Although there is much evidence for dietary risk factors for hypertension in adults, few studies of children have been reported [14–21]. Even the association between salt intake and blood pressure has been inconsistent among children [14, 15]. Several studies have demonstrated the negative associations of blood pressure with calcium and magnesium among children [16–19], but very few researchers have examined whether the other dietary factors might affect blood pressure in childhood [19–21]. To our knowledge, this study is the first to demonstrate an association between seaweed intake and blood pressure in healthy children. Seaweed intake was negatively related to DBP in boys and to SBP in girls. Although we cannot prove a causal relationship because of a cross-sectional design of this study, the finding suggests that seaweed might have beneficial effects on blood pressure among children.
Our study of 3- to 6-year-old Japanese children showed that the difference between the highest and lowest tertiles was 3.5 mmHg in DBP among boys and 5.5 mmHg in SBP among girls. Decreasing blood pressure in healthy children would be potentially beneficial for blood pressure control in the future. Among Japanese adults aged 40 to 49 years, the multivariate-adjusted hazard ratio of all-cause mortality for each 10-mmHg SBP increase was reported to be 1.37 times in men and 1.19 in women during 9.8 years of follow-up . That for each 10-mm Hg DBP was 1.46 times in men and 1.40 times in women.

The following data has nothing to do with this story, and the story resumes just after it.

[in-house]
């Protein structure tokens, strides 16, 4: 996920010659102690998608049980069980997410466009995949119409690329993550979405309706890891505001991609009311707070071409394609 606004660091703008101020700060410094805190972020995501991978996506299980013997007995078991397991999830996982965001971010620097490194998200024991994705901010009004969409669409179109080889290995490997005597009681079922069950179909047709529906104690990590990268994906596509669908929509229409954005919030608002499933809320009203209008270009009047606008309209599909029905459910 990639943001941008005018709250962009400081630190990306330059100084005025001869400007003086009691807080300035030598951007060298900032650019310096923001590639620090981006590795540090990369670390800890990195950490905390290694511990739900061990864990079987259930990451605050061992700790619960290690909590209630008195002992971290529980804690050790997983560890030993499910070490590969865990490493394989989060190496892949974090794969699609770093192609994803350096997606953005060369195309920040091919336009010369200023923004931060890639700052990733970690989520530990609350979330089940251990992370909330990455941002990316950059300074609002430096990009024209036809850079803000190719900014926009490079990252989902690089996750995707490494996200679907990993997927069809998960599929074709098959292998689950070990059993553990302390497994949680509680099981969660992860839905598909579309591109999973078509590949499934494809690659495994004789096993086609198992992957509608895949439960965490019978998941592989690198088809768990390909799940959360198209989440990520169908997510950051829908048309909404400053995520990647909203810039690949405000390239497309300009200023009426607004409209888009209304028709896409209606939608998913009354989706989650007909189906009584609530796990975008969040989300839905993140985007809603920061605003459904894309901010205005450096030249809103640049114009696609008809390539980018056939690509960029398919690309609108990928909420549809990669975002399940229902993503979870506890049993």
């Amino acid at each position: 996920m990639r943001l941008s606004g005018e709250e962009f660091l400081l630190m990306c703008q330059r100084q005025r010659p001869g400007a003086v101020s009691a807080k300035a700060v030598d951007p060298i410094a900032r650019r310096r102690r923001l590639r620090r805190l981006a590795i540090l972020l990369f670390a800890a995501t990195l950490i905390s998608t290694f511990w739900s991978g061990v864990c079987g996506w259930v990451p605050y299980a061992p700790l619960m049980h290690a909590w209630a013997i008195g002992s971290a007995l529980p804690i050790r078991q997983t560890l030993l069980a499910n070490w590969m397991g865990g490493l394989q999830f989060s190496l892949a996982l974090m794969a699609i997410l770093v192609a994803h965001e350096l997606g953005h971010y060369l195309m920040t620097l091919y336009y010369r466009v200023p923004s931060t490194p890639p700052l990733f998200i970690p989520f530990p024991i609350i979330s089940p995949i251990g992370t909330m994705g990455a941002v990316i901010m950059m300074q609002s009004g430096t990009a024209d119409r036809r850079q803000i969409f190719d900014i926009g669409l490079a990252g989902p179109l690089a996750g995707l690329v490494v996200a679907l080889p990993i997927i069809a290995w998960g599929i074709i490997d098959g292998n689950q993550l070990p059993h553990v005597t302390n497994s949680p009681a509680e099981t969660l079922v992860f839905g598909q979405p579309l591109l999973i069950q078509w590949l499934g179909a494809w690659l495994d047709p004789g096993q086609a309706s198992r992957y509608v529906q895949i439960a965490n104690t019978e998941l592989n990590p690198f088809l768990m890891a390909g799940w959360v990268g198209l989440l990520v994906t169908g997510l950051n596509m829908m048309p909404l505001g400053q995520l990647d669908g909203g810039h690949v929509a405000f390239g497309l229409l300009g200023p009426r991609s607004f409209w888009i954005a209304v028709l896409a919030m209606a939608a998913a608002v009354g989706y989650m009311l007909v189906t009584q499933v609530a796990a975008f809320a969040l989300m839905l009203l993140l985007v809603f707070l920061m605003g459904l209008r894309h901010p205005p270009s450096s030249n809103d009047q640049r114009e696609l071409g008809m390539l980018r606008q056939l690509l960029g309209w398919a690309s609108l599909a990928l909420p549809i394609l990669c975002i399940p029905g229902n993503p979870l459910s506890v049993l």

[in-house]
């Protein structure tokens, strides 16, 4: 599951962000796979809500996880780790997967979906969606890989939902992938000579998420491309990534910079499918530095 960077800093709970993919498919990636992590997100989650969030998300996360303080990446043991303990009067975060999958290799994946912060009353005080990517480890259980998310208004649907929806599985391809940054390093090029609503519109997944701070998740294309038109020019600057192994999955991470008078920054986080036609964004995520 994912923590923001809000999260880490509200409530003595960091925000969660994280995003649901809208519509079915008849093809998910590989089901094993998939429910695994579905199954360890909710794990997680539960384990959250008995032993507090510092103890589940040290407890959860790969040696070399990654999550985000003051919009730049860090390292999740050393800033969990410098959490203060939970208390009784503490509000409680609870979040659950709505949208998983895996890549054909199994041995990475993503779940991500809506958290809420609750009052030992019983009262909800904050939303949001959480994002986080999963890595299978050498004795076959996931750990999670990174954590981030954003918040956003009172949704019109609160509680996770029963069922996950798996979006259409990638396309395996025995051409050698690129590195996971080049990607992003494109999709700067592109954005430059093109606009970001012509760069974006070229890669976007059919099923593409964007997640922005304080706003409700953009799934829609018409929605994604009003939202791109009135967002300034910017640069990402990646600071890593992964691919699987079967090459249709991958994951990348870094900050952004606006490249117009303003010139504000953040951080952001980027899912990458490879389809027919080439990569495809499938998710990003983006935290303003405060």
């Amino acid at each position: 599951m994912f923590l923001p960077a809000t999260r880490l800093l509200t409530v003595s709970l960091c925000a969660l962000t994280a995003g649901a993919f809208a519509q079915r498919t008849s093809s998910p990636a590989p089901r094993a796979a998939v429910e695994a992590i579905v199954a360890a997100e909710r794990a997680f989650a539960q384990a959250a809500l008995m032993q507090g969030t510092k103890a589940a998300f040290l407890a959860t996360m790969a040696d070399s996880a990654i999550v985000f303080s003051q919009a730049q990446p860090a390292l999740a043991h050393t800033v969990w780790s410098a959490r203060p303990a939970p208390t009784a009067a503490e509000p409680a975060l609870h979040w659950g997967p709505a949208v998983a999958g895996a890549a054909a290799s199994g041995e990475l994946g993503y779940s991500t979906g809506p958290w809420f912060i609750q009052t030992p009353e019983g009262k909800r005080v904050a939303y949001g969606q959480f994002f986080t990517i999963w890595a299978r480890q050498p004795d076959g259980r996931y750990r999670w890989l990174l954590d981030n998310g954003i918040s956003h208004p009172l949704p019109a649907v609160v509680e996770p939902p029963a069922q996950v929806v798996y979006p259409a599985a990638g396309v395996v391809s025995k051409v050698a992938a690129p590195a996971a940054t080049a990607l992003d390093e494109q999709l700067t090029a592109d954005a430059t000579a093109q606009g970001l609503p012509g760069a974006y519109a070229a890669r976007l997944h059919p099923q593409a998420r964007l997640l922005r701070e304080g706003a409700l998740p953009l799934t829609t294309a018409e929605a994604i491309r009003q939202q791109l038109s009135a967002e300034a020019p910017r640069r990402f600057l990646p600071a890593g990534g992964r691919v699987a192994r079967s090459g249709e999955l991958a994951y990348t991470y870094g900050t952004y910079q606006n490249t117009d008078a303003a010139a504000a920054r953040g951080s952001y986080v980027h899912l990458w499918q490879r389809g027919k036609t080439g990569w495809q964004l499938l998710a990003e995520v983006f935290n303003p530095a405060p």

The negative association between seaweed and blood pressure in our study is supported by the results of several experimental studies [23–27]. A diet containing powdered brown seaweed lowered blood pressure and reduced the incidence of stroke in salt-loaded, stroke-prone spontaneously hypertensive rats [SHRs] . Hydrolysates of wakame (Undaria pinnatifida), a kind of seaweed, were reported to decrease systolic blood pressure after oral administration in SHRs . Peptides isolated from wakame also had inhibitory activity for angiotensin 1-conversing enzyme, causing an antihypertensive effect [25–27]. In addition, Ikeda et al. found that the administration of wakame delayed the development of stroke signs and improved the survival rate of salt-loaded, stroke-prone SHRs, although there was no significant difference in blood pressure changes compared with the control group . These findings suggest that seaweed may have preventive effects on hypertension and cerebrovascular diseases.
However, only a few epidemiological studies have reported an association between seaweed intake and blood pressure, and the results have been inconsistent [28–31]. Among 62 middle-aged patients with mild hypertension in Sweden, Krotkiewski et al. observed a significant decrease in mean blood pressure after the patients were given 12 and 24 g/day seaweed fiber for 4 weeks . In hypertensive elderly Japanese patients, systolic and diastolic blood pressure decreased after the patients received daily doses of 5 g of dried seaweed powder for 8 weeks . In a cross-sectional study of 190 hypertensive elderly Japanese patients, the patients treated with a low dose of a single drug ate more fruits and seaweed than the patients treated with a high dose of a single drug or multiple drugs, which suggested that the habitual intake of these food might help the control of blood pressure . However, among 7,081 Korean men 30 years of age and older, participants with metabolic syndrome, including hypertension, showed a higher intake of seaweed and oily foods than did participants without metabolic syndrome . These studies were conducted among adults, and, in this study, the relationship of seaweed intake to blood pressure has been first demonstrated among children.